Although I have been a blogger for 3 months short of five years and started hosting my own blogs and websites, mostly powered by WordPress 3 years 7 months ago, I have never liked the technical side of hosting blogs myself.
Yesterday, though, in a fit, after reading about the hacking incident of a Blogger blog that belongs to an old Chinese temple in Penang, I quickly, well, as quickly as I could, upgraded all my WordPress blogs and backed up all my databases of these blogs as well as my 7 or so Blogger blogs. One can never be too careful.
When I told my friend that I have WordPress powered blogs to upgrade, he said, “No sweat, it’s just a matter of one-click upgrade.” Well, of course it’s easier said than done. Unfortunately, some of my WordPress was older than 2.7 and the WordPress Automatic Upgrade plugin doesn’t work anymore and I had to do the upgrade manually.
This took time, obviously, and to create even more frustrations, once, my computer froze and I had to do a force restart and start the process of uploading the new WordPress files to my server all over again.
However, I am glad that all is done now and I learned something new during the exercise of upgrading and backing up. Well, when there is no one who was willing to help or even have time to help, one is forced to learn.
Wow, WordPress is already at version 2.9.1. So fast! I remember that when I first decided to host my own blogs and know totally nothing about WordPress and in fact, I remember how AFRAID I was of the technicalities of WordPress and was afraid that I would not be able to manage my blogs, indeed, it is totally different from blogging on a free blog platform like Blogger and WordPress.com, WordPress was only at 1.9.X
At the speed that WordPress updates itself, I can hardly keep up. I know that newer versions are supposed to cover up security holes but believe me, new ones also have other vulnerabilities too. That’s why they need to keep upgrading. LOL
Frankly, as a blogger with a slew of self-hosted WordPress blogs, I am terribly lazy in updating WordPress on all my blogs. I wish that there would be someone trusted to do all these technical work for me so that I could just concentrate on blogging. With so many blogs, they sure take up a lot of time. Blogs are like bad girlfriends, remember?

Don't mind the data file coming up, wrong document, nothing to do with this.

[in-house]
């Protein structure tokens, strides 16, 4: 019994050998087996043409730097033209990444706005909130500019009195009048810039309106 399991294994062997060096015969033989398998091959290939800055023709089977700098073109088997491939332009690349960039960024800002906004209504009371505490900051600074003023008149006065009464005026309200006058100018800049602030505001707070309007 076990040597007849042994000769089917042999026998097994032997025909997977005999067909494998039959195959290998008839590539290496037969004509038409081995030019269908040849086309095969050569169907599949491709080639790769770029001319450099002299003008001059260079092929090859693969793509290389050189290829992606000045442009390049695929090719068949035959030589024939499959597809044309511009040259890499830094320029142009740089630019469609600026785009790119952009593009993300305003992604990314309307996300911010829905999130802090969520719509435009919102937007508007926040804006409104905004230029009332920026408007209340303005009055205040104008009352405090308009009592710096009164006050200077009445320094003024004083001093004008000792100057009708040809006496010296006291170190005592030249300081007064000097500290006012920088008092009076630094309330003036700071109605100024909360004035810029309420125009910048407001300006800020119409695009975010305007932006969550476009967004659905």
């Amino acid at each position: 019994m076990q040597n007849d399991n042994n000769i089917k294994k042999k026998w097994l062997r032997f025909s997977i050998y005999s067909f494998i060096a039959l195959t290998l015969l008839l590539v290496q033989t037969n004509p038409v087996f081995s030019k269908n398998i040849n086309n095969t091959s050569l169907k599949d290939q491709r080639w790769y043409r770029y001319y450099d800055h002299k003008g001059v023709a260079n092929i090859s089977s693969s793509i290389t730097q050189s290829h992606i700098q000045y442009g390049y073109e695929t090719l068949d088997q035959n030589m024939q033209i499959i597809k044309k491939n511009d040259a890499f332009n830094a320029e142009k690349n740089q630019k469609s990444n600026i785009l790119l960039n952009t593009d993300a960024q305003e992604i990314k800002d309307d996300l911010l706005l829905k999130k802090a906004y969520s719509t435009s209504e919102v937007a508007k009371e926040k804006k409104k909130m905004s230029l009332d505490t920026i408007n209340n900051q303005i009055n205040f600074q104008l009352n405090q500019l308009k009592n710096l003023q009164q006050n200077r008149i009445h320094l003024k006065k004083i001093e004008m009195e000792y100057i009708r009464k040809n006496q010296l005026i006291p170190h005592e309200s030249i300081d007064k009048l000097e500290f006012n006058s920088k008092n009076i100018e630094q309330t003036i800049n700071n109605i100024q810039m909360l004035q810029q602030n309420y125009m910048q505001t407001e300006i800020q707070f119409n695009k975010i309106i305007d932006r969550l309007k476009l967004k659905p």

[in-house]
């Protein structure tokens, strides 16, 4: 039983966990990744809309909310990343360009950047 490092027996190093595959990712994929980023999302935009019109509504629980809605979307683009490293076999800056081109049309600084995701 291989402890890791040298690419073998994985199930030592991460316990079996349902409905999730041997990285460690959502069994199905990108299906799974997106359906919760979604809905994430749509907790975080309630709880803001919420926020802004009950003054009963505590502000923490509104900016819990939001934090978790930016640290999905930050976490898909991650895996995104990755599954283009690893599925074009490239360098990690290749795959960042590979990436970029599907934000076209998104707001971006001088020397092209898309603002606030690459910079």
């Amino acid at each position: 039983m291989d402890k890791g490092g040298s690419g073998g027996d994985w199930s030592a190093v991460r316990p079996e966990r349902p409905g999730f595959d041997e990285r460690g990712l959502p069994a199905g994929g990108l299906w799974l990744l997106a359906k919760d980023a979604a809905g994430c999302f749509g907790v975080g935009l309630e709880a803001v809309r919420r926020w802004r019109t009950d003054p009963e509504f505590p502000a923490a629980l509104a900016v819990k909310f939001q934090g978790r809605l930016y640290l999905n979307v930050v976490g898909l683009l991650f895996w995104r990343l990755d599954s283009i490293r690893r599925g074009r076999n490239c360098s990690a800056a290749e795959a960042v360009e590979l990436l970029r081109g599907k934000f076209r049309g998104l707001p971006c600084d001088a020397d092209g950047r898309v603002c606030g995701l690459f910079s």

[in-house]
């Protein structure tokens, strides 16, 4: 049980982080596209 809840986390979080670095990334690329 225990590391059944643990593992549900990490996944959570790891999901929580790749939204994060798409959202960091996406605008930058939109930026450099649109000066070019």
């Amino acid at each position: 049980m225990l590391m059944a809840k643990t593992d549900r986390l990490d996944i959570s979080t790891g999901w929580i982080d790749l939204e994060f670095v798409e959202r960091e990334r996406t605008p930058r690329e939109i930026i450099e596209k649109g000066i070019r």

I found out, once again, thanks to my wonder webhost, that the problem with my inability to access my WordPress dashboard where I was erroneously directed to a “Page Not Found” was the permission of my wp-admin folder. Somehow, like the problem I faced earlier with 500 Internal Server Error, the permission of my folders was all changed to 777 instead of 755.
My wonderful host not only helped me to troubleshoot the problem but also helped me to change file permission as well as taught me how to do it so that I will know what to do next time.
What makes me wonder, though, is how come these affected blogs could have file permission changed just like that when I didn’t even do anything to my blogs; I didn’t make changes to my WordPress or plug ins. Heck, I didn’t even update my blog with posts. I am so puzzled.
It’s frustrating. Why is it that I am forever having problems with the handful of WordPress hosted blogs? First, it was 500 Internal Server Error, which was rectified by changing the file permission to 755. I did that upon advice from my host.
Now, I just discovered that I could access the Admin Panel of my blogs! You know we log in to our WordPress blogs from /wp-admin? Well, I couldn’t open that page and instead get a “Nothing found for Wp-admin”, which is like a missing post or page.
I am stumped because I didn’t even do anything or make any changes with the blogs. All I wanted to do was update them. At least I tried to. Now that I couldn’t access the Admin page, I wonder how I am able to update them! Didn’t I already say that it’s super frustrating??